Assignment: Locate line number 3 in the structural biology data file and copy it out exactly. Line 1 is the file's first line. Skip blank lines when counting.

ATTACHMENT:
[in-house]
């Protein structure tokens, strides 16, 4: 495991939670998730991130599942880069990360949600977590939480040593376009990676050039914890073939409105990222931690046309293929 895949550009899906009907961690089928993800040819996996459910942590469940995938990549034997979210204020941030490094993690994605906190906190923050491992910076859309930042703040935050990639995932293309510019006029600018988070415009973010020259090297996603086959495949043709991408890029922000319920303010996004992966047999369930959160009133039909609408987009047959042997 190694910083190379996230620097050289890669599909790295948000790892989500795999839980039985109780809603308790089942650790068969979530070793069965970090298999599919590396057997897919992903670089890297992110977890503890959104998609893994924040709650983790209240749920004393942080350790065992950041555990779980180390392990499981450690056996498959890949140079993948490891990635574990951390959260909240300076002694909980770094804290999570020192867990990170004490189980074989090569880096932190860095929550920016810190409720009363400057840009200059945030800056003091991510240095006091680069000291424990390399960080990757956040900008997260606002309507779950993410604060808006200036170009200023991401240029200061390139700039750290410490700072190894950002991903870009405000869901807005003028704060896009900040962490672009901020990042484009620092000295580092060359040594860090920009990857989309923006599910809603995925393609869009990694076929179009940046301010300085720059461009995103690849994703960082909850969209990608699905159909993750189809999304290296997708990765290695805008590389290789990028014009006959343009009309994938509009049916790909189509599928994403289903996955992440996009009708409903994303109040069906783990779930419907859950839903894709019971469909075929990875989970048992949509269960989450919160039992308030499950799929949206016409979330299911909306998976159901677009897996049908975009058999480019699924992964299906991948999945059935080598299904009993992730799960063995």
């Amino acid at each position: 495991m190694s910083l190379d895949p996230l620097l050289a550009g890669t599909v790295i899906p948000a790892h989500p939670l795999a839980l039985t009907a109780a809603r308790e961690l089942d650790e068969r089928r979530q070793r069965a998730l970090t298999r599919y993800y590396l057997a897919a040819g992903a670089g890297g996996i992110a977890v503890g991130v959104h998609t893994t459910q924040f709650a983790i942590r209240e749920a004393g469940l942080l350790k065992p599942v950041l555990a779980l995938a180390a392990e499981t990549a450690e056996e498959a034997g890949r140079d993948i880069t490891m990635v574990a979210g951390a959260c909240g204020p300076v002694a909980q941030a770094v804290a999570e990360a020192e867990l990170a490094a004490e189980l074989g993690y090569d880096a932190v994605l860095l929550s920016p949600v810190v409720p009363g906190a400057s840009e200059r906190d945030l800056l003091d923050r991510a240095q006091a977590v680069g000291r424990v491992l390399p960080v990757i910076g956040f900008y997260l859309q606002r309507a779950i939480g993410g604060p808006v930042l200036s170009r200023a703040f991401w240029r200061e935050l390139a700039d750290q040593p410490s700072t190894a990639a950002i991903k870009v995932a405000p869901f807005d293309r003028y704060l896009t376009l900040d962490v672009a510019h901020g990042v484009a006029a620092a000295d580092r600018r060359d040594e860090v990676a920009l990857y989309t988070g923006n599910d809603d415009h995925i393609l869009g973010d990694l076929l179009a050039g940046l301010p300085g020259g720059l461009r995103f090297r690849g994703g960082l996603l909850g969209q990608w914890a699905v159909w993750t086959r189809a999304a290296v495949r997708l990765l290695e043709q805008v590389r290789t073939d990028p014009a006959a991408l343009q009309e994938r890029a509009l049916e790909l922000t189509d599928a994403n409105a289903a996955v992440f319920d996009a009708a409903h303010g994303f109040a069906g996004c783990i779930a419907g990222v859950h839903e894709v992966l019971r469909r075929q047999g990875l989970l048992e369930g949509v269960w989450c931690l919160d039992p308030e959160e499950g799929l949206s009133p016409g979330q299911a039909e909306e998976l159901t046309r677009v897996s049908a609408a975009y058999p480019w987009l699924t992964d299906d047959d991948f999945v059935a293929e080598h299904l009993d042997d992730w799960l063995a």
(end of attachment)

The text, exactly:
């Amino acid at each position: 495991m190694s910083l190379d895949p996230l620097l050289a550009g890669t599909v790295i899906p948000a790892h989500p939670l795999a839980l039985t009907a109780a809603r308790e961690l089942d650790e068969r089928r979530q070793r069965a998730l970090t298999r599919y993800y590396l057997a897919a040819g992903a670089g890297g996996i992110a977890v503890g991130v959104h998609t893994t459910q924040f709650a983790i942590r209240e749920a004393g469940l942080l350790k065992p599942v950041l555990a779980l995938a180390a392990e499981t990549a450690e056996e498959a034997g890949r140079d993948i880069t490891m990635v574990a979210g951390a959260c909240g204020p300076v002694a909980q941030a770094v804290a999570e990360a020192e867990l990170a490094a004490e189980l074989g993690y090569d880096a932190v994605l860095l929550s920016p949600v810190v409720p009363g906190a400057s840009e200059r906190d945030l800056l003091d923050r991510a240095q006091a977590v680069g000291r424990v491992l390399p960080v990757i910076g956040f900008y997260l859309q606002r309507a779950i939480g993410g604060p808006v930042l200036s170009r200023a703040f991401w240029r200061e935050l390139a700039d750290q040593p410490s700072t190894a990639a950002i991903k870009v995932a405000p869901f807005d293309r003028y704060l896009t376009l900040d962490v672009a510019h901020g990042v484009a006029a620092a000295d580092r600018r060359d040594e860090v990676a920009l990857y989309t988070g923006n599910d809603d415009h995925i393609l869009g973010d990694l076929l179009a050039g940046l301010p300085g020259g720059l461009r995103f090297r690849g994703g960082l996603l909850g969209q990608w914890a699905v159909w993750t086959r189809a999304a290296v495949r997708l990765l290695e043709q805008v590389r290789t073939d990028p014009a006959a991408l343009q009309e994938r890029a509009l049916e790909l922000t189509d599928a994403n409105a289903a996955v992440f319920d996009a009708a409903h303010g994303f109040a069906g996004c783990i779930a419907g990222v859950h839903e894709v992966l019971r469909r075929q047999g990875l989970l048992e369930g949509v269960w989450c931690l919160d039992p308030e959160e499950g799929l949206s009133p016409g979330q299911a039909e909306e998976l159901t046309r677009v897996s049908a609408a975009y058999p480019w987009l699924t992964d299906d047959d991948f999945v059935a293929e080598h299904l009993d042997d992730w799960l063995a």